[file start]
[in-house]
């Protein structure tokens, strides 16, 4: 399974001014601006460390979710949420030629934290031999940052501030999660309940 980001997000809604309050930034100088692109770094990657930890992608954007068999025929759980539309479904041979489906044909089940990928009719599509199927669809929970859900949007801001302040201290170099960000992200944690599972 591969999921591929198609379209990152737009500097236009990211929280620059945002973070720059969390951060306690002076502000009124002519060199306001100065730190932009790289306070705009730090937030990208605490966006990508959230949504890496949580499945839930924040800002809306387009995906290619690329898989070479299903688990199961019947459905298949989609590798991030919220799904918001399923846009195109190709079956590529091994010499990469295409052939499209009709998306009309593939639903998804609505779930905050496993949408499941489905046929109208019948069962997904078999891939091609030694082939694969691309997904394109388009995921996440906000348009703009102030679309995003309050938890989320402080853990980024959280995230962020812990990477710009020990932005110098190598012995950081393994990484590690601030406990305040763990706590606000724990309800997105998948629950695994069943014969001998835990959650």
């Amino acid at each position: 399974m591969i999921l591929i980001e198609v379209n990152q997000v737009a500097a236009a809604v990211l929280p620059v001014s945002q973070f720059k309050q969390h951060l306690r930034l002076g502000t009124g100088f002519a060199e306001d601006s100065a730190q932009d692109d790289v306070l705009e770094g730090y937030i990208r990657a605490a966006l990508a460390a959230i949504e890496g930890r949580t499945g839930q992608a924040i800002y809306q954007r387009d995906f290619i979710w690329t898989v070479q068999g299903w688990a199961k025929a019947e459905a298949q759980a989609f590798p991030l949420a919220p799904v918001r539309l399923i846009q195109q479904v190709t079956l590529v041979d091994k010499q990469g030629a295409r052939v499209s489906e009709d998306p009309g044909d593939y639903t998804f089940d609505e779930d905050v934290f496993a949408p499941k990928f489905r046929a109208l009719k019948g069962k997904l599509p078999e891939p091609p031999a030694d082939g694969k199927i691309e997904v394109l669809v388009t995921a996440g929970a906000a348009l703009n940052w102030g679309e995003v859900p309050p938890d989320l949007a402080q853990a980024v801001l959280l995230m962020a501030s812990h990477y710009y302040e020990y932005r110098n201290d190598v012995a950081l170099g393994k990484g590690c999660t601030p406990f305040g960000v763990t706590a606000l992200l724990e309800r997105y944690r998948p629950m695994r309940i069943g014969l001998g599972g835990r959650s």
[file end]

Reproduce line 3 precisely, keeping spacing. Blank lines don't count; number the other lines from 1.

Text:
């Amino acid at each position: 399974m591969i999921l591929i980001e198609v379209n990152q997000v737009a500097a236009a809604v990211l929280p620059v001014s945002q973070f720059k309050q969390h951060l306690r930034l002076g502000t009124g100088f002519a060199e306001d601006s100065a730190q932009d692109d790289v306070l705009e770094g730090y937030i990208r990657a605490a966006l990508a460390a959230i949504e890496g930890r949580t499945g839930q992608a924040i800002y809306q954007r387009d995906f290619i979710w690329t898989v070479q068999g299903w688990a199961k025929a019947e459905a298949q759980a989609f590798p991030l949420a919220p799904v918001r539309l399923i846009q195109q479904v190709t079956l590529v041979d091994k010499q990469g030629a295409r052939v499209s489906e009709d998306p009309g044909d593939y639903t998804f089940d609505e779930d905050v934290f496993a949408p499941k990928f489905r046929a109208l009719k019948g069962k997904l599509p078999e891939p091609p031999a030694d082939g694969k199927i691309e997904v394109l669809v388009t995921a996440g929970a906000a348009l703009n940052w102030g679309e995003v859900p309050p938890d989320l949007a402080q853990a980024v801001l959280l995230m962020a501030s812990h990477y710009y302040e020990y932005r110098n201290d190598v012995a950081l170099g393994k990484g590690c999660t601030p406990f305040g960000v763990t706590a606000l992200l724990e309800r997105y944690r998948p629950m695994r309940i069943g014969l001998g599972g835990r959650s």